Out behind the Barzseski farm, when I had my garden there and Sophie was still alive, she’d come out and tell me how hard she used to have to work. Not only in the field—planting, weeding, picking—but in the kitchen too, turning the abundance, the onslaught of late summer, into winter’s sauces, staples and marmalades. Twelve hours cutting corn off the cob. “Oh, and the beans,” she says, “the tomatoes.” And with her arms she gestures and insinuates a slow churning grind.
I do not know for how many generations her family farmed on Hedges Lane, but I know she was the last. There are no farming heirs for that land, and this spring it was sold for development.
Our farm is like that farm was: a family farm. It has been in the Foster name for over a hundred years, successfully passed from fathers to sons, divided by brothers, diminished by sisters, until my father’s legacy. He managed to purchase back from non-farming cousins the home farm: the original dirt of our ancestral heritage. He tells me how his father and his uncle used to keep cabbage all winter long, in an open field, near the house, where my asparagus now is. They made a long, narrow bed of straw, the cabbage went on top, then more straw, and then the men took shovels and trenched around the entire bed. As they dug, they threw the dirt on top of the straw, covering it. It would last until almost spring like this, uncovered bit by bit as appetite mandated. He tells me we ought to try it some time.
My mother and I have never spent half a day in the proximity of a hot stove. When we pickle it is with leisure not urgency. And yet preservation in our household is not obsolete, it’s a different kind of effort now. We are in the partially cursed, partially privileged position that we needn’t worry about the beets going unused when we are faced with a whole farm to “save.”
If we don’t do any estate planning, when my parents die, my siblings and I will be presented with a tax bill estimated to be about $20 million. I know some people drop that in a weekend. For Dean and me, such an unmitigated owing spree would cut heavily into other important expenditures, like seed. No seed, no farm. It’s called the death tax for obvious reasons. It is triggered by the death of a sole proprietor and then it can kill off the hopes and ambitions of a few more before it’s done.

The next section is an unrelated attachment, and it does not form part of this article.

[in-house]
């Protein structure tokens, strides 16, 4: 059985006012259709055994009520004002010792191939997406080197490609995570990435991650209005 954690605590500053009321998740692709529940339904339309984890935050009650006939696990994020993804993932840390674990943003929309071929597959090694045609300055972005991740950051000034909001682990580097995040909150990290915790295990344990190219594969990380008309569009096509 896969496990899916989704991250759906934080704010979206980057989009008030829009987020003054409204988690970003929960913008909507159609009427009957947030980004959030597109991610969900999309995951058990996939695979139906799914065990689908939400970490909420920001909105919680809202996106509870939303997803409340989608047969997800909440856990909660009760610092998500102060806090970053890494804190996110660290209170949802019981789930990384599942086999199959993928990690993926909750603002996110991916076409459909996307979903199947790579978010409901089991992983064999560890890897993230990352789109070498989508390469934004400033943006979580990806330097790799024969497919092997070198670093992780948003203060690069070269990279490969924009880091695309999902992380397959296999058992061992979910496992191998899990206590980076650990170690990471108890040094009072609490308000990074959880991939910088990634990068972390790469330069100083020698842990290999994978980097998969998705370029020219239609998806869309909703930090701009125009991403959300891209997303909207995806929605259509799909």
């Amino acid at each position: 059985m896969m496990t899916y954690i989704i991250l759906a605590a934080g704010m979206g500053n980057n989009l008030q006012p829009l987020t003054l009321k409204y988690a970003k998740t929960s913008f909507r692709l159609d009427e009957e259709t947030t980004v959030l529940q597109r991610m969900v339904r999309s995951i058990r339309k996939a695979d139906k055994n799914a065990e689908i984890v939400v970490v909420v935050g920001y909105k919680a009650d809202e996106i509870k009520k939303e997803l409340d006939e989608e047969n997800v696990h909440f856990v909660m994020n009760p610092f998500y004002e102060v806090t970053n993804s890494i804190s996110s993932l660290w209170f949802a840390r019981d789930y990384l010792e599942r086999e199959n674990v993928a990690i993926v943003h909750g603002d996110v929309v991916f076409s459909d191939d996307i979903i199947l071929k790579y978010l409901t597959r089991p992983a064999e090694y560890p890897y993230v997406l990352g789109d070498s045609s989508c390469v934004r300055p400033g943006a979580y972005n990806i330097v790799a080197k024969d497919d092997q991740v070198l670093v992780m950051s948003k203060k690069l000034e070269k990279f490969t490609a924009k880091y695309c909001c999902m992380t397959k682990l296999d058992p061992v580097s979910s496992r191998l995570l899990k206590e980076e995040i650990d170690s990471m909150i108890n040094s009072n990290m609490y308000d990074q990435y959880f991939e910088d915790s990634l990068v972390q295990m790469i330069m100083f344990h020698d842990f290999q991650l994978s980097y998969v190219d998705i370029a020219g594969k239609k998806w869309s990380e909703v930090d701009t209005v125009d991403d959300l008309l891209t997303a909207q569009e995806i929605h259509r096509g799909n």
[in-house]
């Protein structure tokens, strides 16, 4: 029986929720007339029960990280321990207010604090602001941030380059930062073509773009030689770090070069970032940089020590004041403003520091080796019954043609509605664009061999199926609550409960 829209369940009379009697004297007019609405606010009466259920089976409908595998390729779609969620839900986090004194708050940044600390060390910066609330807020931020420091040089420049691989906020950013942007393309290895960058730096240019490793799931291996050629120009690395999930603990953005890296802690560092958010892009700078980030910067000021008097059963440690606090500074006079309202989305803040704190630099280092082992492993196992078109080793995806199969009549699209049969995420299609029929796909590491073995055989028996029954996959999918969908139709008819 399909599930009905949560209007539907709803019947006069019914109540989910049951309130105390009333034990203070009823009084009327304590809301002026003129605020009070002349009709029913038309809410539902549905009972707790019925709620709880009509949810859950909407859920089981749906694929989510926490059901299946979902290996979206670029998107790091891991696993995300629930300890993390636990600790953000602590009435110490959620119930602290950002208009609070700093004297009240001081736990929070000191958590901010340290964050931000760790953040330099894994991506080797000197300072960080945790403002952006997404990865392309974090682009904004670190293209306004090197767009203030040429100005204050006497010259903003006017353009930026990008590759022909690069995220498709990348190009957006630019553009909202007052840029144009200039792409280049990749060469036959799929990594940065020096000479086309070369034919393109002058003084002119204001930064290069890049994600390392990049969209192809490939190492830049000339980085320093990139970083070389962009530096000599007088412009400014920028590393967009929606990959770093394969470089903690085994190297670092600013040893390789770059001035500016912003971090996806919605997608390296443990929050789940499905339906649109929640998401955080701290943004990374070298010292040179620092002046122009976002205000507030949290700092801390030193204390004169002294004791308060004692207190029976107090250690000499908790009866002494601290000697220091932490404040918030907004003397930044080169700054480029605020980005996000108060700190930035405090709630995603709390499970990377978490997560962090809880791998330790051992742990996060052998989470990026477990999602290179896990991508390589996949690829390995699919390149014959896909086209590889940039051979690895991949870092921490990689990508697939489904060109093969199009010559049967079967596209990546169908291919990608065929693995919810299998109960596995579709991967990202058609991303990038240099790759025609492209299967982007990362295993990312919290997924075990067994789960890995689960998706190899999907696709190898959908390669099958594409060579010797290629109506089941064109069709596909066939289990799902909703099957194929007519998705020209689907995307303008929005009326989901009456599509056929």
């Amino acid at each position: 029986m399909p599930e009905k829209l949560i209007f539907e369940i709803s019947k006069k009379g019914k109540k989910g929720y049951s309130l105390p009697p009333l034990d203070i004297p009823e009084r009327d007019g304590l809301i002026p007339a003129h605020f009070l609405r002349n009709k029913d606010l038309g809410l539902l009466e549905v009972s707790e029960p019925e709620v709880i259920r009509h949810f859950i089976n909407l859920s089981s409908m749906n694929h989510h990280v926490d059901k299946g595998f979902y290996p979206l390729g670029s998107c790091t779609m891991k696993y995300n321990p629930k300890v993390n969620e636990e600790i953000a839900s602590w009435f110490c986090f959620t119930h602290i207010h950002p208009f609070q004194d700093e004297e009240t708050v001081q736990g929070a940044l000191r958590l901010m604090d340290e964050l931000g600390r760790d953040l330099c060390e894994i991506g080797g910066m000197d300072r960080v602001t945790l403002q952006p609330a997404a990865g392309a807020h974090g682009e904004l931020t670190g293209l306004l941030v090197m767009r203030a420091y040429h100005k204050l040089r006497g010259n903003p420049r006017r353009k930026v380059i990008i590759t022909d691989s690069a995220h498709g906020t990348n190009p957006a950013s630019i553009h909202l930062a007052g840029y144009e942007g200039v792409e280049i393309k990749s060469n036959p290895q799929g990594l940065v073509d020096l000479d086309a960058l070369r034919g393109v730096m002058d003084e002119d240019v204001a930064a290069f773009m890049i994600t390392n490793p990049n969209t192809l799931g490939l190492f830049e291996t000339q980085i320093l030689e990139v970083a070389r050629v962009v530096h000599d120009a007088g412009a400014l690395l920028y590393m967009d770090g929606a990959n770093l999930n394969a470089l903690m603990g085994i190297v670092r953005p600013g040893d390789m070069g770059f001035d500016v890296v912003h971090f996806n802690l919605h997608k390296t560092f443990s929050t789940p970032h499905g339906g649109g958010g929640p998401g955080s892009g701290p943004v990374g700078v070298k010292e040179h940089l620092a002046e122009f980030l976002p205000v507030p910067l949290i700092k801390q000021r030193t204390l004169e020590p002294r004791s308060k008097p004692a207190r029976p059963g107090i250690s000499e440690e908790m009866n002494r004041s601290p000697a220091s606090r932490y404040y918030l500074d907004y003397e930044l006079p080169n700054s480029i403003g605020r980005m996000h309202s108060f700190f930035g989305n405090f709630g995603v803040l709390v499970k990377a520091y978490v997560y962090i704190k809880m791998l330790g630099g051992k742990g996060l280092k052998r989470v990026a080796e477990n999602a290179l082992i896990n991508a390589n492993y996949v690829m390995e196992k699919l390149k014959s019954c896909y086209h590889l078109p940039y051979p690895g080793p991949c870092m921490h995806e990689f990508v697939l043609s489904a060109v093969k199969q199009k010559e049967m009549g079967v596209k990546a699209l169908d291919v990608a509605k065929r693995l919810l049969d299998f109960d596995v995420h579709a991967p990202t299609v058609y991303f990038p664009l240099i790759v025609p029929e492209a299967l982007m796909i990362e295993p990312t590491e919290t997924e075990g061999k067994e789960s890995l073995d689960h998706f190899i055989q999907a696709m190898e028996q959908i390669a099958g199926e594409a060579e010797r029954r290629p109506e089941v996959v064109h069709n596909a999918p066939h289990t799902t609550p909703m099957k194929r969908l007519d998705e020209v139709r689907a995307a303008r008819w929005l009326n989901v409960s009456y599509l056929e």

While there are many tools to save farmland, to date there are none which can save families along with it. We work together in the present, but there is meager consensus for the future. My father says he just wants us kids to have the same opportunities he had “to farm this land.” We get all the professional help currently available: accountants, bankers, lawyers, land trust executives, insurance agents, hypno-introspective therapists. There is a steady audition of suits and pearls who sit across from my parents at the kitchen table and launch hypothetical plots, go searching for loopholes. All of them are costly, all of them tedious, weighing assets and wants, the volatile ingredients of estrangement.
Beyond death, there are other situations that can cause the demise of a family farm. Divorce. But, ironically, I have long thought the best strategy to keep this farm in the family would be this very thing. My parents could amicably divorce, and remarry the very persons my brother and I intended to marry. And then, assuming our parents pass away before we do, we could marry our true loves and inherit the farm, tax-free. This takes the concept of family farm to a whole new level of self-preservation.